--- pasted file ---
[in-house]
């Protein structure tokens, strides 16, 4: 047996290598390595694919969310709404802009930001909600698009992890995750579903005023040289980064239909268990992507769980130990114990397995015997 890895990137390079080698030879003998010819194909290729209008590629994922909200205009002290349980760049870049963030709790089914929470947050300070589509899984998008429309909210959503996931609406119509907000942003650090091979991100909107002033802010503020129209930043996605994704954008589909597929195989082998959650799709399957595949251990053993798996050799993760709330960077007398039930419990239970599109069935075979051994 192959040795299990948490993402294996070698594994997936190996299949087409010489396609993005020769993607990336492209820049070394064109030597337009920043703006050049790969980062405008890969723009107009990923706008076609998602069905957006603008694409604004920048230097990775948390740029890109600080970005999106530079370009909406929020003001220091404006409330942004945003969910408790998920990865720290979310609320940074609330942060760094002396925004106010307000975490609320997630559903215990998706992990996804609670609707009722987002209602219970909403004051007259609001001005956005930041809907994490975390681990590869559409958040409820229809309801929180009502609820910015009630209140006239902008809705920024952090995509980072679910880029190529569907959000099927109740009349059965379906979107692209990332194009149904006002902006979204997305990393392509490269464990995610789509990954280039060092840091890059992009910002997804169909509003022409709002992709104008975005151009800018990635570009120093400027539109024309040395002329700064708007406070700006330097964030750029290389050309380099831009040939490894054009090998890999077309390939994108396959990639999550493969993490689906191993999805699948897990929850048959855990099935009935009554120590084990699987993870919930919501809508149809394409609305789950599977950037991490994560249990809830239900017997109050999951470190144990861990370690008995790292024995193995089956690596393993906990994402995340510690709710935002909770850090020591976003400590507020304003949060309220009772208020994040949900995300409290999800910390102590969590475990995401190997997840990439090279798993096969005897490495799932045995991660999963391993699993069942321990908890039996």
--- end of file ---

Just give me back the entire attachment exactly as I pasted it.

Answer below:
[in-house]
């Protein structure tokens, strides 16, 4: 047996290598390595694919969310709404802009930001909600698009992890995750579903005023040289980064239909268990992507769980130990114990397995015997 890895990137390079080698030879003998010819194909290729209008590629994922909200205009002290349980760049870049963030709790089914929470947050300070589509899984998008429309909210959503996931609406119509907000942003650090091979991100909107002033802010503020129209930043996605994704954008589909597929195989082998959650799709399957595949251990053993798996050799993760709330960077007398039930419990239970599109069935075979051994 192959040795299990948490993402294996070698594994997936190996299949087409010489396609993005020769993607990336492209820049070394064109030597337009920043703006050049790969980062405008890969723009107009990923706008076609998602069905957006603008694409604004920048230097990775948390740029890109600080970005999106530079370009909406929020003001220091404006409330942004945003969910408790998920990865720290979310609320940074609330942060760094002396925004106010307000975490609320997630559903215990998706992990996804609670609707009722987002209602219970909403004051007259609001001005956005930041809907994490975390681990590869559409958040409820229809309801929180009502609820910015009630209140006239902008809705920024952090995509980072679910880029190529569907959000099927109740009349059965379906979107692209990332194009149904006002902006979204997305990393392509490269464990995610789509990954280039060092840091890059992009910002997804169909509003022409709002992709104008975005151009800018990635570009120093400027539109024309040395002329700064708007406070700006330097964030750029290389050309380099831009040939490894054009090998890999077309390939994108396959990639999550493969993490689906191993999805699948897990929850048959855990099935009935009554120590084990699987993870919930919501809508149809394409609305789950599977950037991490994560249990809830239900017997109050999951470190144990861990370690008995790292024995193995089956690596393993906990994402995340510690709710935002909770850090020591976003400590507020304003949060309220009772208020994040949900995300409290999800910390102590969590475990995401190997997840990439090279798993096969005897490495799932045995991660999963391993699993069942321990908890039996």